The Journey Down: Chapter One is a part of a larger graphic adventure that’s been divided into chapters. Given the episodic nature, Chapter One is tasked with laying the foundation for an intriguing tale, while also dangling a cliffhanger to make you want to continue with chapter two. Not only does it manage to do this successfully, but it does so in a wonderful way but not yielding to the modern day trends of its genre.

The Journey Down embraces what made this genre great in the first place; characters. Far too many point and click games of recent years have a disproportionate focus on puzzles, making the adventure feel a more lonely affair. But taking a cue from LucasArts heyday, The Journey Down: Chapter One quickly introduces you to a quirky cast of strong characters. You can tell the developers had a ball, from the leads to the smallest supporting roles. When you can remember even the bit players you know something was done right.  The lead, Bwana is such a good-natured guy, and both he and his brother Kito have real personality.

The game has a distinctive, afro-Caribbean look. Having the character face models inspired by African tribal masks was an interesting approach. It looks odd in still screenshots, but in-game I found I quickly got used to them. Occasionally the characters do stand out a bit against the hand-painted environments. The accompanying quality soundtrack (jazz reggae) is fitting, and plays in the background without being overbearing. However, the aesthetic, audio gem is the voice work.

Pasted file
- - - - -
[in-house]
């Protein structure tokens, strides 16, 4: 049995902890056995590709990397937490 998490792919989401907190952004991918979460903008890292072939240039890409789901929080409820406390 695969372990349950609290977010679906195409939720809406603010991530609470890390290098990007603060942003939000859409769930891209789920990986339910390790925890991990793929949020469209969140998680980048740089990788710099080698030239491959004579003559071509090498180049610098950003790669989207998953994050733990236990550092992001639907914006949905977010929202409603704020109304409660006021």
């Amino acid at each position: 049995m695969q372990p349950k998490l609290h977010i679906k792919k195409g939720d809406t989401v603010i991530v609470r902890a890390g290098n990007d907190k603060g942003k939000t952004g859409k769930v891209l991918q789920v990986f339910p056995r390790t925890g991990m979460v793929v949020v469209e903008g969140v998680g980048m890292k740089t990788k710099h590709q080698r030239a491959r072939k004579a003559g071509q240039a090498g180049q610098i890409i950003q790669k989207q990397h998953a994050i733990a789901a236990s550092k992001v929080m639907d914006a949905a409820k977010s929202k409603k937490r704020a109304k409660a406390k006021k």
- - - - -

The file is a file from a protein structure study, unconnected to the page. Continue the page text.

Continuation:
First-rate, professional vocals really bring all the characters to life. Communicating with them is a joy, and any temptation to quickly advance the story by solving the next puzzle is tempered by the fact you’ll want to hear everything they have to say, and exhaust all of the speech choices. They really help the outskirts of Kingsport Bay feel alive, and I almost felt sad knowing that the story would eventually lead me to fly away from Bwana and Kito’s home. My only audio complaint is a fluctuation in volume. Headphones really are a must when playing away from the television.

More often than not, episodic releases are tricky to me. How quickly will the next game come out (if at all)? Will the price be fair for the content? In this case, chapters two and three followed not long after. I’ve waited to review all three games in succession at an unhurried pace. While I beat chapter one in under three hours, I have a lot of experience with this genre and the nature of eccentric puzzles it tends to offer. I think the content is fair for the current $9.99 price. It’s high-quality, has touch screen support, and no performance issues of note save for the audio inconsistencies.

The Journey Down: Chapter One is surprisingly involved for a smaller introduction of a larger tale. The story is easy to follow, but definitely has its share of surprises. It’s a fulfilling download, and refreshing in that it can successfully imitate in the true sense what made point and click graphic adventures great to begin with. SkyGoblin has a winner here. If you missed it over the summer, give it a look now.